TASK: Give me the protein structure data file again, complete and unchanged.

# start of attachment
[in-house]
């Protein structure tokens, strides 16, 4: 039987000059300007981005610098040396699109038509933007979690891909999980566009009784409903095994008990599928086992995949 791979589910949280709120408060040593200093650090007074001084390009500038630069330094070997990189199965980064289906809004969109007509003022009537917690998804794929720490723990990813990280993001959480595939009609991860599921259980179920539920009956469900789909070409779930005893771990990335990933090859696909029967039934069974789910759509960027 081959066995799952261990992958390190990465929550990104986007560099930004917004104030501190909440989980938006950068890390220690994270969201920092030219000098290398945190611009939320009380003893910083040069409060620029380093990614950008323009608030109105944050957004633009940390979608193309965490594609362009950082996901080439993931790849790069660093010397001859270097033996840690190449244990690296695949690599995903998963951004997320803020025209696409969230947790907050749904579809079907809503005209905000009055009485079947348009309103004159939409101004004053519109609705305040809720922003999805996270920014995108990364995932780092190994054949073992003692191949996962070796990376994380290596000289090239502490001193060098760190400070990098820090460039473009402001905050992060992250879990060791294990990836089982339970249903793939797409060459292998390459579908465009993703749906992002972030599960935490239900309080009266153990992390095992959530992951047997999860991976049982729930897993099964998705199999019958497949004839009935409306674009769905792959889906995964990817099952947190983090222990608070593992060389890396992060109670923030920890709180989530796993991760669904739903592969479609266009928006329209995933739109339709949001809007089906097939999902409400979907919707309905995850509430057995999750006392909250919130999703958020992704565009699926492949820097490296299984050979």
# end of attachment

[in-house]
């Protein structure tokens, strides 16, 4: 039987000059300007981005610098040396699109038509933007979690891909999980566009009784409903095994008990599928086992995949 791979589910949280709120408060040593200093650090007074001084390009500038630069330094070997990189199965980064289906809004969109007509003022009537917690998804794929720490723990990813990280993001959480595939009609991860599921259980179920539920009956469900789909070409779930005893771990990335990933090859696909029967039934069974789910759509960027 081959066995799952261990992958390190990465929550990104986007560099930004917004104030501190909440989980938006950068890390220690994270969201920092030219000098290398945190611009939320009380003893910083040069409060620029380093990614950008323009608030109105944050957004633009940390979608193309965490594609362009950082996901080439993931790849790069660093010397001859270097033996840690190449244990690296695949690599995903998963951004997320803020025209696409969230947790907050749904579809079907809503005209905000009055009485079947348009309103004159939409101004004053519109609705305040809720922003999805996270920014995108990364995932780092190994054949073992003692191949996962070796990376994380290596000289090239502490001193060098760190400070990098820090460039473009402001905050992060992250879990060791294990990836089982339970249903793939797409060459292998390459579908465009993703749906992002972030599960935490239900309080009266153990992390095992959530992951047997999860991976049982729930897993099964998705199999019958497949004839009935409306674009769905792959889906995964990817099952947190983090222990608070593992060389890396992060109670923030920890709180989530796993991760669904739903592969479609266009928006329209995933739109339709949001809007089906097939999902409400979907919707309905995850509430057995999750006392909250919130999703958020992704565009699926492949820097490296299984050979």